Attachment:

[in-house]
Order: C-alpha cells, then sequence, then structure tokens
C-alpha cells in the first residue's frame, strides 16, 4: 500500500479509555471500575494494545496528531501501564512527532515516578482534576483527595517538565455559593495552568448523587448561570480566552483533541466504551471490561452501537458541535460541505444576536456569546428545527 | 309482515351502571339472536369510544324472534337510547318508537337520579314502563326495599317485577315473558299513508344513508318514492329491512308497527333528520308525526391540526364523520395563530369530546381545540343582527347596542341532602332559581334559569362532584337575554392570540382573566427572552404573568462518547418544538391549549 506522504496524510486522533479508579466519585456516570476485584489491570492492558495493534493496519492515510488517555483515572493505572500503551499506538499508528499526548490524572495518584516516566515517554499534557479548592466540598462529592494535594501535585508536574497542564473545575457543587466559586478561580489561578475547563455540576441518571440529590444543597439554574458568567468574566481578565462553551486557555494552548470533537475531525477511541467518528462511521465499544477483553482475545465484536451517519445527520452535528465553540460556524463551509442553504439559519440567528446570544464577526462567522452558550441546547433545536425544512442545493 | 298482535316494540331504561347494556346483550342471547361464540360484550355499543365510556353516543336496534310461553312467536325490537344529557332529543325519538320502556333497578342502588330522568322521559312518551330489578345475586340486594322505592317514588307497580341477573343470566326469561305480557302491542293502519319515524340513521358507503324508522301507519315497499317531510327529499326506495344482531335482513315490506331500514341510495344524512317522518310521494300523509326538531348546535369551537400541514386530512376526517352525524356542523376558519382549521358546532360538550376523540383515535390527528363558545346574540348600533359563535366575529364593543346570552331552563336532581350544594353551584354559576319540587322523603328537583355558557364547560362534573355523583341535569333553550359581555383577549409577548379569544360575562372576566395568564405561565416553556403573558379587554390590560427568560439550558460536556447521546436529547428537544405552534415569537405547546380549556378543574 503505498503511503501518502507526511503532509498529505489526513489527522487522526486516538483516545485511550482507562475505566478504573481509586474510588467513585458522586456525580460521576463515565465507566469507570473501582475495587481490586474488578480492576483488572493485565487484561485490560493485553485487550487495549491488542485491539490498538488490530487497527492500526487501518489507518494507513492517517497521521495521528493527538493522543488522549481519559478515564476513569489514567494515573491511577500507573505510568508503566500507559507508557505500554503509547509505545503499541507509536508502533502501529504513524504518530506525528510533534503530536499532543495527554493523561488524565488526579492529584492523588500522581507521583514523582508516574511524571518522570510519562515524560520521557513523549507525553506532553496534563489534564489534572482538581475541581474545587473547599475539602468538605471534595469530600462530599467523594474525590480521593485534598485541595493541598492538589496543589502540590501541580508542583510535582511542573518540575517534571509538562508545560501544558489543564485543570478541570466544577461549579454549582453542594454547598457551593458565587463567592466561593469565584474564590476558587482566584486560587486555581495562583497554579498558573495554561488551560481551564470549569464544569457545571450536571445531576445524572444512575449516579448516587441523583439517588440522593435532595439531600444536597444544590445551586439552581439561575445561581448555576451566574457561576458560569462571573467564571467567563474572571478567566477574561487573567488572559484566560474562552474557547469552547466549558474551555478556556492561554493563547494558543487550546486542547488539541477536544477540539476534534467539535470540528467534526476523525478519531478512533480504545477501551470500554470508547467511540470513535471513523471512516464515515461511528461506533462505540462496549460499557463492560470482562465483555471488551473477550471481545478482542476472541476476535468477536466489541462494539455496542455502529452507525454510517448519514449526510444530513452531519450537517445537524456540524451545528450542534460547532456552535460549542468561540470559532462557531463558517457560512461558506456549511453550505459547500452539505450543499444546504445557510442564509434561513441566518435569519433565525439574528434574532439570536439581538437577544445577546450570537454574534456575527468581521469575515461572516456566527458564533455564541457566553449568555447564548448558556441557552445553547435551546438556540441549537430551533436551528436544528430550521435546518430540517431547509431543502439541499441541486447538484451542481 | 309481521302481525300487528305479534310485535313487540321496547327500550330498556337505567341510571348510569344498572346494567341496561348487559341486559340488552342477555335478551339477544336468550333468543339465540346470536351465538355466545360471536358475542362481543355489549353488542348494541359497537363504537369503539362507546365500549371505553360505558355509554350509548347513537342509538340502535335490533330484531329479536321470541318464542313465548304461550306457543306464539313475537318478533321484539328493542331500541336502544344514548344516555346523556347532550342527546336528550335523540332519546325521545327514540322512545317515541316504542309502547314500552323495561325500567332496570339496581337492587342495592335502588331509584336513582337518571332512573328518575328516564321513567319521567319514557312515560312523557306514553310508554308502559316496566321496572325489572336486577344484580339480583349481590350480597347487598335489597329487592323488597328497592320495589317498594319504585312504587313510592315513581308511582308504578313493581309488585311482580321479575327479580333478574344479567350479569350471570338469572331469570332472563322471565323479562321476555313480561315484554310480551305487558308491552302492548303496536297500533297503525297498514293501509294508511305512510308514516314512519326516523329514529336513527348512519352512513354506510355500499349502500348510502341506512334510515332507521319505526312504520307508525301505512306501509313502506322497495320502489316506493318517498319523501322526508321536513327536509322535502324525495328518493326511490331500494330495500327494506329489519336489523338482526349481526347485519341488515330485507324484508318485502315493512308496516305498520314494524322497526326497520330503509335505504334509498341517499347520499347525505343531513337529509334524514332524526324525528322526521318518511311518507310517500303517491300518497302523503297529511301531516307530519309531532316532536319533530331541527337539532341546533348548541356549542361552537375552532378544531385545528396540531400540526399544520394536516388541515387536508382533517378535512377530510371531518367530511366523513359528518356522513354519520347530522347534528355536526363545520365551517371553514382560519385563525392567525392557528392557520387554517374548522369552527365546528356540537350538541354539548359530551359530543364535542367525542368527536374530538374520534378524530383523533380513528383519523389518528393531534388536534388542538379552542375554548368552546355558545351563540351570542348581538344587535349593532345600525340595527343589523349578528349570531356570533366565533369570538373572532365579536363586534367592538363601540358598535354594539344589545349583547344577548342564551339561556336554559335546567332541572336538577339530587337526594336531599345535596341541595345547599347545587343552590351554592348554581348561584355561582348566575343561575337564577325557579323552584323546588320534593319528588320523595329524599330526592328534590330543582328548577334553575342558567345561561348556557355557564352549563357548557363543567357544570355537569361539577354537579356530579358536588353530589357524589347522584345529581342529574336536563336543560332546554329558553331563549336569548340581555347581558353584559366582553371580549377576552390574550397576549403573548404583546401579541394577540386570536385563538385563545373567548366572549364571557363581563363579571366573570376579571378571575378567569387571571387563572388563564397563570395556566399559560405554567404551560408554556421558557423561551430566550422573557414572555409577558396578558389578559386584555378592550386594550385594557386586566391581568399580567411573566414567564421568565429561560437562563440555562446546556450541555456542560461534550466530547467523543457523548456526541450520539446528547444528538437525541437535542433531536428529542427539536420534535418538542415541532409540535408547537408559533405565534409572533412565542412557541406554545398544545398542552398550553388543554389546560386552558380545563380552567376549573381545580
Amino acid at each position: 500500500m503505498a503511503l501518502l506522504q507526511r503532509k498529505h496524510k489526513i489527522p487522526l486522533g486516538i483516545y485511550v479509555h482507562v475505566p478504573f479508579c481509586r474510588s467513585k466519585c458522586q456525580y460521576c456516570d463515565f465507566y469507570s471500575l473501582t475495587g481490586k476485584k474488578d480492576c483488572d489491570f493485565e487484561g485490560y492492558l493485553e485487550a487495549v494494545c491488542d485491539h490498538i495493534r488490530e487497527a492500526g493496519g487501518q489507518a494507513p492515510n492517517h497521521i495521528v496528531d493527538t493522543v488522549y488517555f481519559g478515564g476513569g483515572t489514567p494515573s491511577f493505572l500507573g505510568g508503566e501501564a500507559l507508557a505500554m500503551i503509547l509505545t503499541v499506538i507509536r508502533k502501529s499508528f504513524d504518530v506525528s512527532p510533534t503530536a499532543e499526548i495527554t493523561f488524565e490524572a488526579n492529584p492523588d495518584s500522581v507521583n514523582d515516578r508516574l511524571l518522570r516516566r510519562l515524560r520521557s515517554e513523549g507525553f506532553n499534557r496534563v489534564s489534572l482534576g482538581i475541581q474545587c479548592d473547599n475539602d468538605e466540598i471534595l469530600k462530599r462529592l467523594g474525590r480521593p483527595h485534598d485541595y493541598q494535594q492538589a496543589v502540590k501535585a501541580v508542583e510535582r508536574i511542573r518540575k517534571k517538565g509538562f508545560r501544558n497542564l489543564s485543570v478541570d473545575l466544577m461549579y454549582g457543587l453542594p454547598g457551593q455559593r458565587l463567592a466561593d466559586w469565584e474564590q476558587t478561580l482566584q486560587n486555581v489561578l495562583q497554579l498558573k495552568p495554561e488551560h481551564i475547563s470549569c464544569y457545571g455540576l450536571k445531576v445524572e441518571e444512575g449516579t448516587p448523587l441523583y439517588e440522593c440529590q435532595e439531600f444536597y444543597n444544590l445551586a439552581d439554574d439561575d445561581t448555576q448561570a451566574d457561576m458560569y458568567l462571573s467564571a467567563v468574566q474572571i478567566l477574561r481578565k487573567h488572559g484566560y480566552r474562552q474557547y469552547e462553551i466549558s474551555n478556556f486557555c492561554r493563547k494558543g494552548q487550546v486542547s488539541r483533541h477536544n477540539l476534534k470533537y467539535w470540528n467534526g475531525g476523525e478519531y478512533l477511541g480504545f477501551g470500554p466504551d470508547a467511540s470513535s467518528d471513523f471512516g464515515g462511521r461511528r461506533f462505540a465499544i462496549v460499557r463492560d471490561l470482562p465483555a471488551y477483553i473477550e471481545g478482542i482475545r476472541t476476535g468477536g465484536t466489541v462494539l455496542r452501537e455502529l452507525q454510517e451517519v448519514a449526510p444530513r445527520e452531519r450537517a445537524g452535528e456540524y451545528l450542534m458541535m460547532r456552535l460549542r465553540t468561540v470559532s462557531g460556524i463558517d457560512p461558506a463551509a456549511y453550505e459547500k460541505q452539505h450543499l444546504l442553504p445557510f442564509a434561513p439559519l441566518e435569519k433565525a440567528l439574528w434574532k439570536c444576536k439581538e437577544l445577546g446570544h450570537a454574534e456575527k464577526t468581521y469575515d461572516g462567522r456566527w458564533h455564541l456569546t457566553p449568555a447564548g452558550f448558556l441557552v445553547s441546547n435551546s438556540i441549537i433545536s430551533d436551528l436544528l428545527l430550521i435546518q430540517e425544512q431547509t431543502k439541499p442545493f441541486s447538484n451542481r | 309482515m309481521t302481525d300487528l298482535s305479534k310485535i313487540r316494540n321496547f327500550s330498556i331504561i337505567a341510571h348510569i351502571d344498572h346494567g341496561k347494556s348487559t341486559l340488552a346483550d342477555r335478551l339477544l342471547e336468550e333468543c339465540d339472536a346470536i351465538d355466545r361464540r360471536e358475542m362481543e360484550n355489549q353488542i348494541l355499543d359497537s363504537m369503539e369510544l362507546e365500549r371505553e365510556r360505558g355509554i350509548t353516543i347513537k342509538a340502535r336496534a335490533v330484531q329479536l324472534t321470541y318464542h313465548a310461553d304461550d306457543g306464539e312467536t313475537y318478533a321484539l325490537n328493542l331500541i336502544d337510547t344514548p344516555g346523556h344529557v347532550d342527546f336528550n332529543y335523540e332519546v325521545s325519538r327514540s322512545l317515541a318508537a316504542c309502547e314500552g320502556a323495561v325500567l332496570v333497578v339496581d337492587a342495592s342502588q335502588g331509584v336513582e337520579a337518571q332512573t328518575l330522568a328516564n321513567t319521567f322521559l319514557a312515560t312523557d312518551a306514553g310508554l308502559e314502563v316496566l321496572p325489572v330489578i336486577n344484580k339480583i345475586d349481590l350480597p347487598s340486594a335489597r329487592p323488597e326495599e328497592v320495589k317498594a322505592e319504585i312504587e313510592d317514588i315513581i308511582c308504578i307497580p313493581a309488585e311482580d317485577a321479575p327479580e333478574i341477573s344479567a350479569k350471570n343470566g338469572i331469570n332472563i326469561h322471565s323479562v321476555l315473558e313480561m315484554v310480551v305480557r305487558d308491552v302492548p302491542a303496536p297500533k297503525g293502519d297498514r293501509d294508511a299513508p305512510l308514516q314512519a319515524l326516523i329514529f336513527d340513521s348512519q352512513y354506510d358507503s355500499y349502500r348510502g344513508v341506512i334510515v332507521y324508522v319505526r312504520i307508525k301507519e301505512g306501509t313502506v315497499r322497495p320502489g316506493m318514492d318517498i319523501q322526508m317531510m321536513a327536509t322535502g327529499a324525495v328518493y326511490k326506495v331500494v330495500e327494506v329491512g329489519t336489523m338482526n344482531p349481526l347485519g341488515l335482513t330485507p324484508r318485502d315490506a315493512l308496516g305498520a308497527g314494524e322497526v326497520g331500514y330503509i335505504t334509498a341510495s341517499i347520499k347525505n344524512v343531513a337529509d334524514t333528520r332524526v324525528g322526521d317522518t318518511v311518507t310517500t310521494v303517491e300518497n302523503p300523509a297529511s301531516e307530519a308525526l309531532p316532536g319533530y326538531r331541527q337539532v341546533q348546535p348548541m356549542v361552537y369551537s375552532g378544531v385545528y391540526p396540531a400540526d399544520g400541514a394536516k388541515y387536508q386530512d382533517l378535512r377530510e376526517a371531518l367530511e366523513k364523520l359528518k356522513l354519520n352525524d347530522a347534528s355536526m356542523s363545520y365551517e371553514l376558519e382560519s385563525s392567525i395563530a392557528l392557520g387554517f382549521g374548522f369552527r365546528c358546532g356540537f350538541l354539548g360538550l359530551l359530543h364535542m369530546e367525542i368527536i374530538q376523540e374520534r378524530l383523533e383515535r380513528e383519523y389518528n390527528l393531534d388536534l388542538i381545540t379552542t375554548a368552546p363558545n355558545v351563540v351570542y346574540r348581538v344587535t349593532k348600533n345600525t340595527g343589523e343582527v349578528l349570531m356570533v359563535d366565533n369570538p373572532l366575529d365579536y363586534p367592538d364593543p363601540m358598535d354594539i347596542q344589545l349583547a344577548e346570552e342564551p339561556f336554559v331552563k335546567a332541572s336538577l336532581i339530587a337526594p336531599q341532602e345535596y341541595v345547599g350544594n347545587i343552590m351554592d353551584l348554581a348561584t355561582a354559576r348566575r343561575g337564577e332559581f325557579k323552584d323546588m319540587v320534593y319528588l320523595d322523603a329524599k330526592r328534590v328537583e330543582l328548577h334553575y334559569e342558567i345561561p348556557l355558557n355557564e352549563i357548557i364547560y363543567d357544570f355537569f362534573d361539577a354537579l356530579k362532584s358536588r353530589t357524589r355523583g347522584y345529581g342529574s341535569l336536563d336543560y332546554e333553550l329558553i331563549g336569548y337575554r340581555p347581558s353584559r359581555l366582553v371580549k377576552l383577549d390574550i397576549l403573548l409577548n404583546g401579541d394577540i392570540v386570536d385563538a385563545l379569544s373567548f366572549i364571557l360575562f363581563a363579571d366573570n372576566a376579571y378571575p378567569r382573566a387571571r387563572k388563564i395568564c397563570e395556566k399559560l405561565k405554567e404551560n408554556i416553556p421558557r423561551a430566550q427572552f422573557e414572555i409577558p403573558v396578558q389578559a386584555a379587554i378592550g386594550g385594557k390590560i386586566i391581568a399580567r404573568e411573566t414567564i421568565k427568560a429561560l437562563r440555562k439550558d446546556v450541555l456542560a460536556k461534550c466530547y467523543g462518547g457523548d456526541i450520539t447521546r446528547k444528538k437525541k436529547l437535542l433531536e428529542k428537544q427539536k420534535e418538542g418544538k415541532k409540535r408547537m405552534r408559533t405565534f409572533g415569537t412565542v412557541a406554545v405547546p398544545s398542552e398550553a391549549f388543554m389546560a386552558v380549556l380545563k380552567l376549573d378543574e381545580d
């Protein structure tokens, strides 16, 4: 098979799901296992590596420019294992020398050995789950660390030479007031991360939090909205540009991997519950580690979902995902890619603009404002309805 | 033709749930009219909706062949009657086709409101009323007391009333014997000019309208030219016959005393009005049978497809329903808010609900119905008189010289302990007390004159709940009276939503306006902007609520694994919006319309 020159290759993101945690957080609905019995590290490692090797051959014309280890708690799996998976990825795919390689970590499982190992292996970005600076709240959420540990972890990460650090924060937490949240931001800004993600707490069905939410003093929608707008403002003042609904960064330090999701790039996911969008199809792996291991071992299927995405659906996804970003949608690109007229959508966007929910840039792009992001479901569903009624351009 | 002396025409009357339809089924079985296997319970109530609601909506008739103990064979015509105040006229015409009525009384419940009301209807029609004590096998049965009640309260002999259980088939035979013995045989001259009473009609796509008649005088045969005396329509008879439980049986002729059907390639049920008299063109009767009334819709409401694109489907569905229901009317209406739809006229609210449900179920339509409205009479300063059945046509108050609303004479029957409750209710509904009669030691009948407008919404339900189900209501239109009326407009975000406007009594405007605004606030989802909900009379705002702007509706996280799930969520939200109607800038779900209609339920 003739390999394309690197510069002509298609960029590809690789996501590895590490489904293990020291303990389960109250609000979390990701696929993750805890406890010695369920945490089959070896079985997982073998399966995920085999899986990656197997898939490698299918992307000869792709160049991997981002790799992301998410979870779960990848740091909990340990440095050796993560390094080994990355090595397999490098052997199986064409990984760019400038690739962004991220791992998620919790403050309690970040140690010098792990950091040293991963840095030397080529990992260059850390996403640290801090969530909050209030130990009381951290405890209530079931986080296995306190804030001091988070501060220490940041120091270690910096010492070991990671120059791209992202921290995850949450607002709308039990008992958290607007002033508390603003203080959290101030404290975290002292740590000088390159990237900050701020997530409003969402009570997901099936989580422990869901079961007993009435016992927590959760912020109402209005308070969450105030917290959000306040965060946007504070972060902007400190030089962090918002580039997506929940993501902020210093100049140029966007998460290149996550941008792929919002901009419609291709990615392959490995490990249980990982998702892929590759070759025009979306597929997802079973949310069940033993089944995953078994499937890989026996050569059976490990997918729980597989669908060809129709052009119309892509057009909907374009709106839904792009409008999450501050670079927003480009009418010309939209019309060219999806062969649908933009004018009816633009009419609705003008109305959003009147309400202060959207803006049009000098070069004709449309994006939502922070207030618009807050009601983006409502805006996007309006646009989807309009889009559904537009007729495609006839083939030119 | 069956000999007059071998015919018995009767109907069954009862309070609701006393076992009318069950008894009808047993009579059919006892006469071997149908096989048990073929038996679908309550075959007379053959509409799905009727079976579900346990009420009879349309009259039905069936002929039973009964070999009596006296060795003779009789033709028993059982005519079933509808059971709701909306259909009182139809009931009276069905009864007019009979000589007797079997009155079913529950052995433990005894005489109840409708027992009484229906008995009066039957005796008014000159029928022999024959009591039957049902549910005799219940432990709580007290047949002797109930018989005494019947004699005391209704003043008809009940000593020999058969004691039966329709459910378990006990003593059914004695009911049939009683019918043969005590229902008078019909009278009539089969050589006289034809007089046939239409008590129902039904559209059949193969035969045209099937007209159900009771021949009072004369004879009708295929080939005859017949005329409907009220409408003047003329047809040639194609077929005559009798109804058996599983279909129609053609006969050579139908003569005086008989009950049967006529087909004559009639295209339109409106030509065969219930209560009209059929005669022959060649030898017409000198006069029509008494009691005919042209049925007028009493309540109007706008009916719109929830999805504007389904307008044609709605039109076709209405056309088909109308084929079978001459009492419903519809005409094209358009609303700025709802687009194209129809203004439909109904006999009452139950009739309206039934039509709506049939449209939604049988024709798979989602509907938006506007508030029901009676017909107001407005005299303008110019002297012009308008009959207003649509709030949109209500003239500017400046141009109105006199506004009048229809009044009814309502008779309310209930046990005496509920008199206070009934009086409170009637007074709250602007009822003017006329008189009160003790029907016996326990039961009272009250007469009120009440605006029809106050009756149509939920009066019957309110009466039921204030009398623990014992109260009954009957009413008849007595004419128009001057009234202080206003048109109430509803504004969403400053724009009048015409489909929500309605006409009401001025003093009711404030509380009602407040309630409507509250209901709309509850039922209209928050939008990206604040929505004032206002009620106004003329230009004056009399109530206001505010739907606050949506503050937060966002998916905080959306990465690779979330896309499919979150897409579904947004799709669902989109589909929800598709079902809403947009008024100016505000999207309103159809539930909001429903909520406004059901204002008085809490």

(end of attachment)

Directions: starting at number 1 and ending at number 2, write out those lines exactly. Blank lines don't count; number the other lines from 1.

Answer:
[in-house]
Order: C-alpha cells, then sequence, then structure tokens